It was dark outside. He squinted at the clock on the stove, not believing the numbers. Nine-thirteen. At night. He'd been out the whole day.
He gingerly pulled back his shirt sleeve. The twin punctures were deep and neat, and around them the skin was raw, as if he'd been burned. But the wounds didn't hurt, not even when he pressed them, though he still had feeling in the skin. He bandaged his arm anyway, tearing the gauze off with his teeth.
The monitor was still on, though the camera's battery should have been dead by now. The mare's white ribs curved out from what remained of her body. He could not see the foal, and he shivered at the thought of the thing getting out of the stable.
He turned on the back porch light and went out to the shed, searching through snow shovels and rakes before he found the axe. The weight of it felt good in his hands, solid and simple and real.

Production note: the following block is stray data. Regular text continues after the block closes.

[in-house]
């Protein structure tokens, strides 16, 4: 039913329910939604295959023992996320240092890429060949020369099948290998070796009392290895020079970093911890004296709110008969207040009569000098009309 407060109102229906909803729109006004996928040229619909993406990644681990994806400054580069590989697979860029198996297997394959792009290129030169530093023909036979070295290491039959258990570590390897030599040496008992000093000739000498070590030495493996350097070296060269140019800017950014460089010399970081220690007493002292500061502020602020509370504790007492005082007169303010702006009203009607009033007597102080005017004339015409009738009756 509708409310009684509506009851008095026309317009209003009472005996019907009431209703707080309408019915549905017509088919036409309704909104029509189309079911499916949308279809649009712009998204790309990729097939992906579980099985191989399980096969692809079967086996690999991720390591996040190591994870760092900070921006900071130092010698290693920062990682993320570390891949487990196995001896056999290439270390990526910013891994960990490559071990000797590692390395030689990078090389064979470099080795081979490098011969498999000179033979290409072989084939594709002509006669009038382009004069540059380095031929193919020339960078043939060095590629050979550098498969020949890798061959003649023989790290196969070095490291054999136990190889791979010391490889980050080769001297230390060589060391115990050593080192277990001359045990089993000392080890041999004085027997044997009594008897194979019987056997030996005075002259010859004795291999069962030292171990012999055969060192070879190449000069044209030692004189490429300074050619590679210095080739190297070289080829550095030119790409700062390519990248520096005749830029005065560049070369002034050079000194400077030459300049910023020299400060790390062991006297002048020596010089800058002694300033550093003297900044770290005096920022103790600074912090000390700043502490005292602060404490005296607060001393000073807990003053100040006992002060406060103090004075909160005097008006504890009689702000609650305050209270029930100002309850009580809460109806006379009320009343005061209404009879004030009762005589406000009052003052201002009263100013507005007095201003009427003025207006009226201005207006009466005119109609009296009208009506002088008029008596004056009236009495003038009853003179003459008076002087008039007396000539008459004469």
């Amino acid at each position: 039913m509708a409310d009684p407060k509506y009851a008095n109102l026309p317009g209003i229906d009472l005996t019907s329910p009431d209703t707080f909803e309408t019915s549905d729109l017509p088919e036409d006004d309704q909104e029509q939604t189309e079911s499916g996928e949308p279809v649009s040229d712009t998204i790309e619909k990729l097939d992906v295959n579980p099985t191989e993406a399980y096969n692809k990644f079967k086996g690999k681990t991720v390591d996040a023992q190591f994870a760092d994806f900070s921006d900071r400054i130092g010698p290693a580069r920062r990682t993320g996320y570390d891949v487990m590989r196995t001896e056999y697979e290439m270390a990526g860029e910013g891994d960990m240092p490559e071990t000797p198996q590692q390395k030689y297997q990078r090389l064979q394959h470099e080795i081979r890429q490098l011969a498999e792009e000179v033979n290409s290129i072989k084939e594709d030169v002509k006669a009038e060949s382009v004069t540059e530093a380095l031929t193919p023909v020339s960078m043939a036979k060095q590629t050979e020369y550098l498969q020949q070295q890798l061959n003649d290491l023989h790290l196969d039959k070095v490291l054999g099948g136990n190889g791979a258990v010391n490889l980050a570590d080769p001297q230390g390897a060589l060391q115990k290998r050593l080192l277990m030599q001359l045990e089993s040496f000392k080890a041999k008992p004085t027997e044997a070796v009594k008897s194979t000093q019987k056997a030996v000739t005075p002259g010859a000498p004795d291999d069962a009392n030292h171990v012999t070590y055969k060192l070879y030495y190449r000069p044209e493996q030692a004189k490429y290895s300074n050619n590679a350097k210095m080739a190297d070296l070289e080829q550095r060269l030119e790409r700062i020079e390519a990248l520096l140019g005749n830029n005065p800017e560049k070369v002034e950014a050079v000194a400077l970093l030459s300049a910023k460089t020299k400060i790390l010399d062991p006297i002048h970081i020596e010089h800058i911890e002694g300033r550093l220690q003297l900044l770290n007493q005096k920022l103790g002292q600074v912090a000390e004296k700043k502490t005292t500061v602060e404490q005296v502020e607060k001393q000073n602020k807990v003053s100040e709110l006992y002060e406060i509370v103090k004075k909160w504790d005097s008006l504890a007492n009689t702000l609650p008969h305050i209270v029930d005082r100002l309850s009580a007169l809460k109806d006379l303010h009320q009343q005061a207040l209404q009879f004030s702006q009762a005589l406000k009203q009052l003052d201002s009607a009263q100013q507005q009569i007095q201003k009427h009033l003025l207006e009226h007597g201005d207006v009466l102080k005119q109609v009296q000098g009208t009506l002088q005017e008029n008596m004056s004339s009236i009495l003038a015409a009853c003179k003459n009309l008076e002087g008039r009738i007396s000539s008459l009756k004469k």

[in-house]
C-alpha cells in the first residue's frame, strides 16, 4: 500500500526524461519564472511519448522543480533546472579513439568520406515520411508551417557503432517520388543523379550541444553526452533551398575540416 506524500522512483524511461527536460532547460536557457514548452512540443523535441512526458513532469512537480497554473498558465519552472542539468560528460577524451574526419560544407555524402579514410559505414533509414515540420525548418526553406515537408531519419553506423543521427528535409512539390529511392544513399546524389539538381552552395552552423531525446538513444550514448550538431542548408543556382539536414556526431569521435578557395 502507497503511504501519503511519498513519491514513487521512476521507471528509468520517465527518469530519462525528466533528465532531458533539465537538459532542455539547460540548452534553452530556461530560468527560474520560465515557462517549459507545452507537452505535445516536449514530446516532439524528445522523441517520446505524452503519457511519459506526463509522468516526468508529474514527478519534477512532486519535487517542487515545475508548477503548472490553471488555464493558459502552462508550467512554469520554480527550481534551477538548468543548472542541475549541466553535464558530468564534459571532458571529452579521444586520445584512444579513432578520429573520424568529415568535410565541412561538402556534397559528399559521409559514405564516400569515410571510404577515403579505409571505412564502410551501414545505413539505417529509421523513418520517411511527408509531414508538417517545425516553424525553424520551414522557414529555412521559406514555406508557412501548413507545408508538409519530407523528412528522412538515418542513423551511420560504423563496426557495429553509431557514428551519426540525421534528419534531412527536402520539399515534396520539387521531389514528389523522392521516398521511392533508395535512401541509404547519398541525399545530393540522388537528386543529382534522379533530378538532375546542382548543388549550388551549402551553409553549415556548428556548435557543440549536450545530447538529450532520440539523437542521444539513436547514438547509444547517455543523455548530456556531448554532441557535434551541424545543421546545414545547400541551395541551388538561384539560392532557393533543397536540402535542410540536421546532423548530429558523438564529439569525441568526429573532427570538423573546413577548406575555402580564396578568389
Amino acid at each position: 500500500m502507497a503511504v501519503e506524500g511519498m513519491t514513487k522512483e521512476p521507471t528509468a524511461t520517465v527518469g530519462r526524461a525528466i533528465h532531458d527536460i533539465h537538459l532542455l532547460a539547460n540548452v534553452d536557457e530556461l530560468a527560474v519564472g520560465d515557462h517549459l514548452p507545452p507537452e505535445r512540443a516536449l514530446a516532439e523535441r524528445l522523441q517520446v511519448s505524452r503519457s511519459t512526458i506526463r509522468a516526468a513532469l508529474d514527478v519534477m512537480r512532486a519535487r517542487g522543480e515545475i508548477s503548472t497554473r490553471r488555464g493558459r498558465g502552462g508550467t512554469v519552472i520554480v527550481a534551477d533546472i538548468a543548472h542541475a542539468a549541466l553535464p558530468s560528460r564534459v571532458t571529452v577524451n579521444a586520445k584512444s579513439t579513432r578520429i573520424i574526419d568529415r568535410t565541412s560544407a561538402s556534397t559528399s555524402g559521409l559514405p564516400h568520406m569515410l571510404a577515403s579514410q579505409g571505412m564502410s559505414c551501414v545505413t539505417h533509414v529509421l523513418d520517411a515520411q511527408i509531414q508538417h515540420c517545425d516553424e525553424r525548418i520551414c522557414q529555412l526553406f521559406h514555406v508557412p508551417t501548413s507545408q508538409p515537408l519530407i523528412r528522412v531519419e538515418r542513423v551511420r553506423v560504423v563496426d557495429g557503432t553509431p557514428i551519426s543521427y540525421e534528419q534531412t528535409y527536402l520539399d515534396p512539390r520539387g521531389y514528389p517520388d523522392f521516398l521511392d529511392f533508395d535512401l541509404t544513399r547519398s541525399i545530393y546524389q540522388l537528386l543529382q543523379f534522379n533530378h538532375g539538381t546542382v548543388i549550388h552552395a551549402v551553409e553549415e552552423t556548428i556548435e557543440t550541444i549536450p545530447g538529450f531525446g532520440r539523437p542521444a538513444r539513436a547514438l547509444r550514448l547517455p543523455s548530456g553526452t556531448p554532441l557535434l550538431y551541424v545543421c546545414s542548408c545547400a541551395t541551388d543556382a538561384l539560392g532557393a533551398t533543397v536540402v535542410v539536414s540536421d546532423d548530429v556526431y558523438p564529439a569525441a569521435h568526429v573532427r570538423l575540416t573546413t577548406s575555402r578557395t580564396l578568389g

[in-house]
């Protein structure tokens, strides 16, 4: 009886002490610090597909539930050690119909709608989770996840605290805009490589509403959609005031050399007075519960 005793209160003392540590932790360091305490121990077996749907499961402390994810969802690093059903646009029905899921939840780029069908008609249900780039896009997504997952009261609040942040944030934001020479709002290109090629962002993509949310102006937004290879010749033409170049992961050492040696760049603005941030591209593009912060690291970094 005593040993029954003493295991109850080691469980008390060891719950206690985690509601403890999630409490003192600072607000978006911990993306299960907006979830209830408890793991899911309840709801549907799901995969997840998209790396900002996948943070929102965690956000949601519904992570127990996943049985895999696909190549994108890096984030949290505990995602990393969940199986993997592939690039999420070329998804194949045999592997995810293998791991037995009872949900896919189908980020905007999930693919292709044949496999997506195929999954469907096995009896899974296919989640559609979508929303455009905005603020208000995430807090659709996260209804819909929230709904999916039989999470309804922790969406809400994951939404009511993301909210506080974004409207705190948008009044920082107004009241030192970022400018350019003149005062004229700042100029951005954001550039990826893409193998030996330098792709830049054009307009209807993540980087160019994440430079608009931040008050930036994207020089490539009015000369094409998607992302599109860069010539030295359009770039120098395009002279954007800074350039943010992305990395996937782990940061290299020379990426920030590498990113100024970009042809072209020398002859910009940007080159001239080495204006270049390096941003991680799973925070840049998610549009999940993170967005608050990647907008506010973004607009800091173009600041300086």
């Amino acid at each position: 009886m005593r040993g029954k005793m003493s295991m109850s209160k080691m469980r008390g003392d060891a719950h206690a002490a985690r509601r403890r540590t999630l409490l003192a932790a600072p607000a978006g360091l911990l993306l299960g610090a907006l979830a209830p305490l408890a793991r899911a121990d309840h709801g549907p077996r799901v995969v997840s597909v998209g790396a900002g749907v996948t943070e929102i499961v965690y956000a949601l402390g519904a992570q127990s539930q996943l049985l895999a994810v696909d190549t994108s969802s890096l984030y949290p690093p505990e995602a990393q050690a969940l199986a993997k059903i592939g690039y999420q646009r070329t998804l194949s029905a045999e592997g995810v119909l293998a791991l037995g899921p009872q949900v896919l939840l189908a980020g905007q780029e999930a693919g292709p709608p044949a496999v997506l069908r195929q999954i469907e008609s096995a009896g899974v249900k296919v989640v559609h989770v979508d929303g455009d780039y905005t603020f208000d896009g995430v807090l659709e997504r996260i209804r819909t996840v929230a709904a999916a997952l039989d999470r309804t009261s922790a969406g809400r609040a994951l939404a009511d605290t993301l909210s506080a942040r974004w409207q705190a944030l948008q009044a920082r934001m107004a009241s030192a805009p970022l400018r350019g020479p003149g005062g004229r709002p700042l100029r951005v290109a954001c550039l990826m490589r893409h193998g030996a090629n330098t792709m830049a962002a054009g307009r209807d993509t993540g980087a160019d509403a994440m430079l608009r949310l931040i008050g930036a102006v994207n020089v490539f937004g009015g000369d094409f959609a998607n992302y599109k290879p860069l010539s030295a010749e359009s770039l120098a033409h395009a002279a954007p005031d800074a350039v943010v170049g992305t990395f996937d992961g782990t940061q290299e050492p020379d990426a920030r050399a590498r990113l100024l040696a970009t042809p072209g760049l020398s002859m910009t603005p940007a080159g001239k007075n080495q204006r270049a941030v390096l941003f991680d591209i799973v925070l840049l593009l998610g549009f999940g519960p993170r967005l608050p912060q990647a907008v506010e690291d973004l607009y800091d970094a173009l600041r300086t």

He rounded the house and stopped. Light was flickering from the front pasture.
Fire. He broke into a run. As he got closer, he saw that the grass itself wasn't burning; instead, a bonfire rose from the bales of hay he'd left there months before. He'd meant to take them in to the barn, but... well, it was another thing that hadn't happened since the accident.
A dark shape darted around the orange flames. He clutched the axe handle a little tighter.